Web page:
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Jethro Tull - Aqualung

On March 19, 1971, "Jethro Tull" released their fourth and excellent album "Aqualung".


Although the album is attributed to the Prog-Rock genre, it has an amazing and unique combination of several genres, including Folk, Blues, Psychedelia, Jazz, and even Hard Rock.


It was the album that bridged between the Folk-Rock era of "Jethro Tull" and its Progressive era, which will go into gear already on the next album "Thick as a Brick".


It was different in sound and style from the band's three previous albums, a change that can be attributed to a number of factors:


First, changes in the band's lineup The previous bassist, who also served as the band's keyboardist - Glenn Cornick, had left and was replaced by Jeffrey Hammond, a friend of Ian Anderson. Another change was Keyboardist John Evan, who served as a sessions musician for the band, but joined as a full member on this album.


Second, the musical influences on the band members at the time, were of two different musicians, seemingly from opposite genres, but they had a common denominator.


On the one hand, the band condensed the heavy electric sound that dominated albums like "Benefit" and "Stand Up". Songs like "Aqualung", "Locomotive Breath" or "Hymn 43" included heavy sound and rough riffs that could completely be associated with the Hard Rock genre. These influences are attributed, in our opinion to the fact that this album was recorded at exactly the same time and place where the album "Led Zeppelin IV" was recorded. The studio where these two mythical albums were recorded simultaneously, had two recording rooms. The smaller one was rented by members of "Led Zeppelin", while the members of "Jethro Tull" recorded in the next and larger studio. We have no doubt that guitarist Martin Barre, who contributed to the metallic sound that exists in certain parts of the album, was influenced by the sounds emanating from the next room. Moreover, in our humble opinion, the solo of the theme song "Aqualung" would not have sounded as it did without Martin Barre's desire to impress his colleague Jimmy Page. Interestingly, this solo is ranked 25th in the "Rolling Stone" magazine's list of the 50 greatest solos of all time.


On the other hand, the band added more folk and acoustic elements to its songs. Songs like "Cheap Day Return", "Wond'ring Aloud" and "Slipstream" are completely folk and acoustic. Ian Anderson argued that the transition to more folk and acoustic pieces was influenced by singer and songwriter Roy Harper, among others, who is also the common denominator of the two polar genres in Jethro Tull's sound. As mentioned, the song "Hats Off to (Roy) Harper", which seals the album "Led Zeppelin III", is dedicated to singer Roy Harper, from whom the members of "Led Zeppelin" were also influenced.


There is a reference to this album as a concept album.


Although Ian Anderson has stated that this is not a concept album, it is impossible to ignore the fact that some of the songs on the album have a connecting thread. For example, the first side of the album includes songs based on disturbed characters in society. The opening song "Aqualung" was influenced by photographs of a homeless, taken by Ian Anderson's wife near the River Thames. During the shooting, the strange sight of one of the homeless people caught their eye, and his character was the inspiration for the album's theme song. The album cover, too, corresponds with the same character, who many mistakenly thought was Ian Anderson. The cover was painted by American artist Burton Silverman, and the record company "Chrysalis Records" purchased the painting from him for only $ 1,500. The album continues with the schoolgirl, the prostitute, from the song "Cross-Eyed Mary", in which the character "Aqualung" is mentioned again, when later we meet the controversial character "Mother Goose". Other songs from the first side are more personal and constitute a sort of autobiography of Anderson, including "Cheap Day Return" which refers to Anderson's meeting with his father.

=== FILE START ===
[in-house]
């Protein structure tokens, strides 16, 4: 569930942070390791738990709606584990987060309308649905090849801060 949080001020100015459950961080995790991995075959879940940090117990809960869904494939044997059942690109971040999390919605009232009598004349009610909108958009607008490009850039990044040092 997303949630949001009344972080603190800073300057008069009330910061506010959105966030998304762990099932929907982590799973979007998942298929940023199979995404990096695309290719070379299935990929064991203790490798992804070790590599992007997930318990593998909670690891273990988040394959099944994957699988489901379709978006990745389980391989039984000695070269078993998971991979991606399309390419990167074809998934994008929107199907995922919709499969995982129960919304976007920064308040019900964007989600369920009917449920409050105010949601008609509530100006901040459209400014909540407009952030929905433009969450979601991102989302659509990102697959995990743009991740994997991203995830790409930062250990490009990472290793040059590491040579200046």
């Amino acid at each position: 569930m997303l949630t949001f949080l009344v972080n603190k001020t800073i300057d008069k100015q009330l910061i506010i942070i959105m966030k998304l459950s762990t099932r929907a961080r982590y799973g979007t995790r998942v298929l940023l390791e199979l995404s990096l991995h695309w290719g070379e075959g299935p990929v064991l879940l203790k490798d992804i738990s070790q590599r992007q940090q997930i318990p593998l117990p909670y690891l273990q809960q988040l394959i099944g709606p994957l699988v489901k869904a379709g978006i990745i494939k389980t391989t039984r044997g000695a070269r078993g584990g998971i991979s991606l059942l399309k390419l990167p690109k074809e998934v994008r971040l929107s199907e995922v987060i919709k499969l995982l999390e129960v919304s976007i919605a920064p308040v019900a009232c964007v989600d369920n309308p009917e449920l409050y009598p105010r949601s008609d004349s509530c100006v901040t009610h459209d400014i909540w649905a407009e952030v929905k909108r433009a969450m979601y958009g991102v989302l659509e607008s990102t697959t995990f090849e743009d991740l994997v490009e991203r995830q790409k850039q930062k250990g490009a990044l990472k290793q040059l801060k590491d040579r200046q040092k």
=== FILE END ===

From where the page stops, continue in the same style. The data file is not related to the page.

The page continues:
The other side of the album mainly deals with issues of faith and religion. The album was even supposed to be called "My God", but eventually, the title served as the subtitle of the whole second side of the vinyl, which is dominated by the religious theme. Songs like "My God", "Hymn 43" and "Wind Up" - are a type of protest songs that treat religion disparagingly, while songs like "Slipstream" and "Locomotive Breath" are a kind of critique of the church and the place of God in christianity.


"Aqualung" was the band's breakthrough album and the first to enter the top ten in the sales charts. It's Jethro Tull's most successful, and is also considered by many to be their best album.


It is without a doubt one of the highlights of the band which has influenced many bands and artists.


Songs from the album won cover versions of bands such as "Helloween", "Styx", "W.A.S.P", and even "Iron Maiden", which released the song "Cross-Eyed Mary" as a B-side to the single "The Trooper".


The album received good reviews from various music critics. It entered the "Rolling Stone" magazine's 500 greatest albums of all time and is considered a classic in the progressive rock repertoire and in general.


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